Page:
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Staff photo, Brooke Self
A member of the 'Ups and Downs' group sits and listens to the therapy meeting. The group meets every Wednesday as a support for anyone suffering from a mental illness.

Local support group lifts bipolar and depressed

STAFF WRITER

BARSTOW • In a brightly lit, large conference room at the Barstow Mental Health Clinic, a small group meets to discuss their personal struggles with clinical depression and bipolar disorder.

“Ups & Downs” has met for the past 15 years as a free group therapy available to all in the community with any type of mental illness.

“We’re a support to each other,” said Cynthia, who declined to share her last name but has led the group for the last 12 years. Another member, David, who also declined to share his last name, calls her an “unsung hero” of Barstow for her role in leading and helping many who have struggled throughout the years.

“In 2000, this group saved my life,” David said. From a rough childhood in East Los Angeles, marital problems that led to a divorce and tendencies to alcohol abuse, he said he was ready to end his life.

“I came here, I had seen a psychologist, but when it came down to it, it was group therapy that helped me,” he said.

Georgina Yoshioka, program manager for military forensic services, said that group therapy allows individuals to apply and grow from what they learn in one-on-one therapy and connect and build relationships with peers who can relate.

“A group helps establish a bond and relation with others who may not have the exact situation but can give guidance and support and you can learn, one, I’m not alone,” Yoshioka said.

It’s estimated that 26.2 percent of Americans ages 18 and older, or one and four adults, suffers from a diagnosable mental disorder in a given year, according to the National Institute of Mental Health website. Only 6 percent of the population suffers from a severe mental illness.

At the Barstow Counseling & Mental Health Center, the clinic serves more serious mental illnesses: schizophrenia, clinical depression, bipolar disorder and children with attention deficit disorder and oppositional defiance.

“The majority of what we see in the Barstow Clinic in fact usually need medication to retain recovery and independence in the community,” David Denkers, program manager for the Desert Mountain Region, said. In Barstow, county services helped 1,100 people or about 3 percent of the population in the city in 2011 according to Manuel Gomez, a research and statistic analysis expert for San Bernardino County Department of Behavioral Health.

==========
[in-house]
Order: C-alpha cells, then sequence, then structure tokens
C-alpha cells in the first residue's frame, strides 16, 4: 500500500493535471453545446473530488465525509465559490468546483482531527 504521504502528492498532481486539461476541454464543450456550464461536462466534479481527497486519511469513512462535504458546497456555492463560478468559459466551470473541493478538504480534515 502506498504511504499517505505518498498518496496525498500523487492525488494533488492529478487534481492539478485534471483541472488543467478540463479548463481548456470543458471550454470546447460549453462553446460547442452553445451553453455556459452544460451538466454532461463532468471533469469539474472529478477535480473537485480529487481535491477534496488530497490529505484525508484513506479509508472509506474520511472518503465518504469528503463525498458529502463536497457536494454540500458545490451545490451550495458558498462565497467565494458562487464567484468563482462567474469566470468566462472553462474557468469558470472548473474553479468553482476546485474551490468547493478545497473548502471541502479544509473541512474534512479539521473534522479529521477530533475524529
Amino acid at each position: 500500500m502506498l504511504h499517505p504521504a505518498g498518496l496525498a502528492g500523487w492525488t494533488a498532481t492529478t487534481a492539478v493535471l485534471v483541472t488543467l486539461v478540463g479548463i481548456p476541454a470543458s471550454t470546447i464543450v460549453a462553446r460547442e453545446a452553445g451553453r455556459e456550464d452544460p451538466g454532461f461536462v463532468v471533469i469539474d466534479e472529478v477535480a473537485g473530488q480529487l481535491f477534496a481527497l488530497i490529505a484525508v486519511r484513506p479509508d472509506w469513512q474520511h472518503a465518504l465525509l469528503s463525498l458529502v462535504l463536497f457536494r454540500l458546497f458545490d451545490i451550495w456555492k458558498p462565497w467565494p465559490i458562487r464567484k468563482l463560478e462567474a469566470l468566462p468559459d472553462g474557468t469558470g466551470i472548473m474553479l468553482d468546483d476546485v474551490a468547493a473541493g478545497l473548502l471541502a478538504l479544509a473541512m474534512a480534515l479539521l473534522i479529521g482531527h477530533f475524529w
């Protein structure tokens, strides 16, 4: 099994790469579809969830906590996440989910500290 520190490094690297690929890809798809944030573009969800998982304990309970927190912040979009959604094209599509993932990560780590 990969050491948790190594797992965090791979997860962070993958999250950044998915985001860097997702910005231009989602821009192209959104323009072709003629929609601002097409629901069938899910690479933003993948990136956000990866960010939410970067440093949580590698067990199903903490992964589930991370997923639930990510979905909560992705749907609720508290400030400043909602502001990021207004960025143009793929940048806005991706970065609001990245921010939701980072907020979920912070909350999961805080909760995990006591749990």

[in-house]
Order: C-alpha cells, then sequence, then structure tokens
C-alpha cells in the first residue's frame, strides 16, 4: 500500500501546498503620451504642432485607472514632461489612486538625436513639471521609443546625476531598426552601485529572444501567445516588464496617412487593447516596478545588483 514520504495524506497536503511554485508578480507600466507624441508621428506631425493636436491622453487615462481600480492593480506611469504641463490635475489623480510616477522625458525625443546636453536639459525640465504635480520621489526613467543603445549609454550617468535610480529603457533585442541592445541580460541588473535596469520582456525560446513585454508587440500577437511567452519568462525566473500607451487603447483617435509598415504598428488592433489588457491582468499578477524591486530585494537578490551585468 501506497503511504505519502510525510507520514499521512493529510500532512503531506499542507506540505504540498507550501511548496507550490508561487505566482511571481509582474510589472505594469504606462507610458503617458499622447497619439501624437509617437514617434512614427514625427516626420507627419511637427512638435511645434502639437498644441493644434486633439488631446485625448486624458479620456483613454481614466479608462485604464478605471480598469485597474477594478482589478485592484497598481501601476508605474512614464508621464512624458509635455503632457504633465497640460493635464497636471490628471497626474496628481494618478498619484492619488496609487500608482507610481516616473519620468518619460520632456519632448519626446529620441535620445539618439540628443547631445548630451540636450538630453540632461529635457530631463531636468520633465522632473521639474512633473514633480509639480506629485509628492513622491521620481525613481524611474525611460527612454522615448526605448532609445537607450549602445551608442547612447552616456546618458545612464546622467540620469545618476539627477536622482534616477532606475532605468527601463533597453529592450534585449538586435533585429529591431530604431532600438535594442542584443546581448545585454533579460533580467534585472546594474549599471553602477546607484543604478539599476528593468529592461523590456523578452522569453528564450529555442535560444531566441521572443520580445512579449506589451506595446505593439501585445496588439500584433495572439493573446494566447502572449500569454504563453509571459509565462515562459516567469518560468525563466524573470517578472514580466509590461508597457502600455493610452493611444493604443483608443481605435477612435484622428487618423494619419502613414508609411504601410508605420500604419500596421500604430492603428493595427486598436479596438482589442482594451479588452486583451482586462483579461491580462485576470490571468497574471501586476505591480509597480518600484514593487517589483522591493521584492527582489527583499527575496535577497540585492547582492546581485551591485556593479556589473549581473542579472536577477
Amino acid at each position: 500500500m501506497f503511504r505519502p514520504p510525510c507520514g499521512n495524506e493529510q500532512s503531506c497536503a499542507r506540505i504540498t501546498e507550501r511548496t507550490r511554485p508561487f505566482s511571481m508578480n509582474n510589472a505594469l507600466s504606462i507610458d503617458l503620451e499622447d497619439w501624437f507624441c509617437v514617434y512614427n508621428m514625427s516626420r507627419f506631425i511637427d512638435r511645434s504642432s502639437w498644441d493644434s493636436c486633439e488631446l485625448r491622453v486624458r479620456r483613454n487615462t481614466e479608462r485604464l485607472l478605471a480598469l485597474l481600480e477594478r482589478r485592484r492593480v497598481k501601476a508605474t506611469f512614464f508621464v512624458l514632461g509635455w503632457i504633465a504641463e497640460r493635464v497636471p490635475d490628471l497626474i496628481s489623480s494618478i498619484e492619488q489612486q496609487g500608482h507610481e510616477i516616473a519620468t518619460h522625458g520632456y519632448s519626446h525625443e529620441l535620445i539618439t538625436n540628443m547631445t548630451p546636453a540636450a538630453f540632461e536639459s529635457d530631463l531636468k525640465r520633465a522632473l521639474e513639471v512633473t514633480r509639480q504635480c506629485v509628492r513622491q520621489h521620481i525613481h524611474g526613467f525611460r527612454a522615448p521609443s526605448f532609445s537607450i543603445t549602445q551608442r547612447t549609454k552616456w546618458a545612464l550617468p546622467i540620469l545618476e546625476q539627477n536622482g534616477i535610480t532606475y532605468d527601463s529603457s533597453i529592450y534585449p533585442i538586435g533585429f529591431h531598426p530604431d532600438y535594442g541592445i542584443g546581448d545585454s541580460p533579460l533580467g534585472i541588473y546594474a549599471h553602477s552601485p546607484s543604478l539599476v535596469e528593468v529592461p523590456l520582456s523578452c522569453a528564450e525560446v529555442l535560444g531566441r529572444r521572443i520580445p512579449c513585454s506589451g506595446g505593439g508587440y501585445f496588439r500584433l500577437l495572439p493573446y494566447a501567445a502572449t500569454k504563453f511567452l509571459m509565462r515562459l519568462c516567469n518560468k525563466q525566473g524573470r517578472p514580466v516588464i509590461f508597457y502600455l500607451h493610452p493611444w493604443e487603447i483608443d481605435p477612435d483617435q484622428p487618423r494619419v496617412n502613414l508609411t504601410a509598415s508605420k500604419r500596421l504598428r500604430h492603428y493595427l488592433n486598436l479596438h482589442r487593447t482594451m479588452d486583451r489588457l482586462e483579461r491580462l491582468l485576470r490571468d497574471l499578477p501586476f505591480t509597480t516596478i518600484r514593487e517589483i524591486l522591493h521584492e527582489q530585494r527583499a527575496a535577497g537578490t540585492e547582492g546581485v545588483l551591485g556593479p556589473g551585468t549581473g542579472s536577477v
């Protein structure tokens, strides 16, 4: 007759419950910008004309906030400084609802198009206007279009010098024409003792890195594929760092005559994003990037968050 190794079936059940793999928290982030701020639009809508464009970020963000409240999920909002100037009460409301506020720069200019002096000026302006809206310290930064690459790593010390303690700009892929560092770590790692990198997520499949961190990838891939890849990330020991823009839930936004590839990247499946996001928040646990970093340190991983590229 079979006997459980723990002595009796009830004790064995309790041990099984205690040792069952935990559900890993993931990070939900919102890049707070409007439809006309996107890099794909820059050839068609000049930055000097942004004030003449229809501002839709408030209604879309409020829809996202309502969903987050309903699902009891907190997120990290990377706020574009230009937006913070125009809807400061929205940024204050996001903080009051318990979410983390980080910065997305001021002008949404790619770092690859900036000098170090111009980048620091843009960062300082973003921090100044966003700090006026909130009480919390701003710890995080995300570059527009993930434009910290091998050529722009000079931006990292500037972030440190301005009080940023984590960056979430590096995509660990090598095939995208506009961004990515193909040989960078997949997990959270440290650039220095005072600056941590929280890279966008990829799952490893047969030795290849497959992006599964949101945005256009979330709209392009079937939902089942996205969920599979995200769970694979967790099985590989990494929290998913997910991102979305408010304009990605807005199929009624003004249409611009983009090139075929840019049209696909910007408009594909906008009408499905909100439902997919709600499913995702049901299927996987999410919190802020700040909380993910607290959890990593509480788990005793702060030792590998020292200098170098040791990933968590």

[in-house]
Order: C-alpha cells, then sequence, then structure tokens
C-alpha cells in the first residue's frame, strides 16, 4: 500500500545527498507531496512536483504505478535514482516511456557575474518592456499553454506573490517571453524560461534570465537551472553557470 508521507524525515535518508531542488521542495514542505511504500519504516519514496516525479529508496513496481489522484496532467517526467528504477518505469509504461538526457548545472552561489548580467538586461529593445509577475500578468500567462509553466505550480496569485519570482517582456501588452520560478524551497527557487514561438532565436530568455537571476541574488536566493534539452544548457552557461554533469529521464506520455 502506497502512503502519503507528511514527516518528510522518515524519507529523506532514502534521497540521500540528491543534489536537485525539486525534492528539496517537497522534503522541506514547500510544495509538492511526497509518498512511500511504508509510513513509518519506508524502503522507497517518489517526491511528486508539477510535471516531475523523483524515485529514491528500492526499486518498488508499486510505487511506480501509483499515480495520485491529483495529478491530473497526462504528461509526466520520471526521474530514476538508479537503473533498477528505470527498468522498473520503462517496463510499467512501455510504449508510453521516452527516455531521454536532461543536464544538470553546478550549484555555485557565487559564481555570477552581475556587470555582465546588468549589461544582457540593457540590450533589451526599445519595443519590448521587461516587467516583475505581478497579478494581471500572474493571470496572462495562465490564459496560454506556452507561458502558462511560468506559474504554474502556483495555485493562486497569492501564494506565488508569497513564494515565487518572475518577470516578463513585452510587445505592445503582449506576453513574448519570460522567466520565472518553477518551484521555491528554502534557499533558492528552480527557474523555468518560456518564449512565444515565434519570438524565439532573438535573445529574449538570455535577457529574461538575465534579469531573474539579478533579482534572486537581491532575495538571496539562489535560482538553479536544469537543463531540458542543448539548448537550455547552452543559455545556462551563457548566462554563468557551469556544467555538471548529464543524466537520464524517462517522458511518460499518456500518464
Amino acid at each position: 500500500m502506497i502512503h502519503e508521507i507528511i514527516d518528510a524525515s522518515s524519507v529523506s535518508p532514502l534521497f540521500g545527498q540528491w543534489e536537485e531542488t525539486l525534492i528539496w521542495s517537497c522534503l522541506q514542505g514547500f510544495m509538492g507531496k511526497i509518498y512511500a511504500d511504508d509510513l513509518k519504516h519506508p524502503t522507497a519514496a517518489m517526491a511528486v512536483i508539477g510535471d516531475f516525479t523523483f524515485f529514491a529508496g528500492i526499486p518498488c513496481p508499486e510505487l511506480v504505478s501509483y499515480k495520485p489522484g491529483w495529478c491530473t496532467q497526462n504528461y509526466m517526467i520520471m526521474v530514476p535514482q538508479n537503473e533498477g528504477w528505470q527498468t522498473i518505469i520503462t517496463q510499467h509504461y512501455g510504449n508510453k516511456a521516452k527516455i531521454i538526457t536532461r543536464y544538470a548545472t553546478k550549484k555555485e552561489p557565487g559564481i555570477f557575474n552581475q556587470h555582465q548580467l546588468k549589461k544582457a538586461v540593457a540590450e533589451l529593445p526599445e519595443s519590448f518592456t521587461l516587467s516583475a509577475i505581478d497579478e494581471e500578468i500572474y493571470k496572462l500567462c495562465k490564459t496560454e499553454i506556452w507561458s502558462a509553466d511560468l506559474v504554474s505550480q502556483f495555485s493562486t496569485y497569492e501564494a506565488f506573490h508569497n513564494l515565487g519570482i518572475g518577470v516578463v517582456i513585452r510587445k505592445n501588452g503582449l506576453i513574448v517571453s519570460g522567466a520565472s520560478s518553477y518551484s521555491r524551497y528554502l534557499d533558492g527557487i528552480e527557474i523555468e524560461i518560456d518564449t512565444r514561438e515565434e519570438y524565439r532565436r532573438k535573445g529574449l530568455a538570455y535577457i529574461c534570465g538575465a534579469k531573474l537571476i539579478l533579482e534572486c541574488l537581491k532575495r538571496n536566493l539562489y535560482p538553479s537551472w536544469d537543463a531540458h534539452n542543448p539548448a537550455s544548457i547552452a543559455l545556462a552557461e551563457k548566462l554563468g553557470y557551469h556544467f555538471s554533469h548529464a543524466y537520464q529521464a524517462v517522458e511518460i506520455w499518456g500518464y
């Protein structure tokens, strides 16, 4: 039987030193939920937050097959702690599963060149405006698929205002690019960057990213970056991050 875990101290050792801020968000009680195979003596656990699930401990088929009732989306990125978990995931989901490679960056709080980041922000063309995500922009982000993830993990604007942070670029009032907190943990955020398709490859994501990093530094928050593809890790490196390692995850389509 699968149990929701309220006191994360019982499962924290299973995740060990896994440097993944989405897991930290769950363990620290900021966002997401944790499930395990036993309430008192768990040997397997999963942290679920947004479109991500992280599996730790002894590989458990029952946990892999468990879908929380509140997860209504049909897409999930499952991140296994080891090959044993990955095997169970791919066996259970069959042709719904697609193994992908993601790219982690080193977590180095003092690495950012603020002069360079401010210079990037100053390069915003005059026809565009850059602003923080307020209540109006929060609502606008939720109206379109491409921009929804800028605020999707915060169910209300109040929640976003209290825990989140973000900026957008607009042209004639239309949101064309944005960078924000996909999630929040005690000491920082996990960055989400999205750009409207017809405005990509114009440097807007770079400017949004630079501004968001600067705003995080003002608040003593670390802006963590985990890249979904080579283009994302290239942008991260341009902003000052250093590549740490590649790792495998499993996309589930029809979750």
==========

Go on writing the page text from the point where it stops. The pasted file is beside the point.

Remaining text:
However, county services are not the sole provider of mental health assistance in the community and the majority of people suffering with a mental illness can be diagnosed from a primary care physician, Denkers said.

The county does offer several programs related to mental health, including a new one to help individuals who are suffering from both a mental health disorder and alcohol or substance abuse, referred to as co-occurring disorders, will begin in January.

Cynthia at the “Ups & Downs” club believes many groups in the community dealing with substance abuse don’t relate to her and that’s why she appreciates her group specifically.

“We’re here for anyone, you don’t have to have a diagnosed illness. You just have to have a need and that’s why you come,” she said.

The group meets every Wednesday at 805 E. Mountain View Road. at 2 p.m. They hope to begin meeting at 7 p.m. come January to include individuals who work daytime hours, but said they are seeking a facility or business that will allow them a room to meet in.

For more information on the “Ups & Downs,” contact (760) 256-9685.


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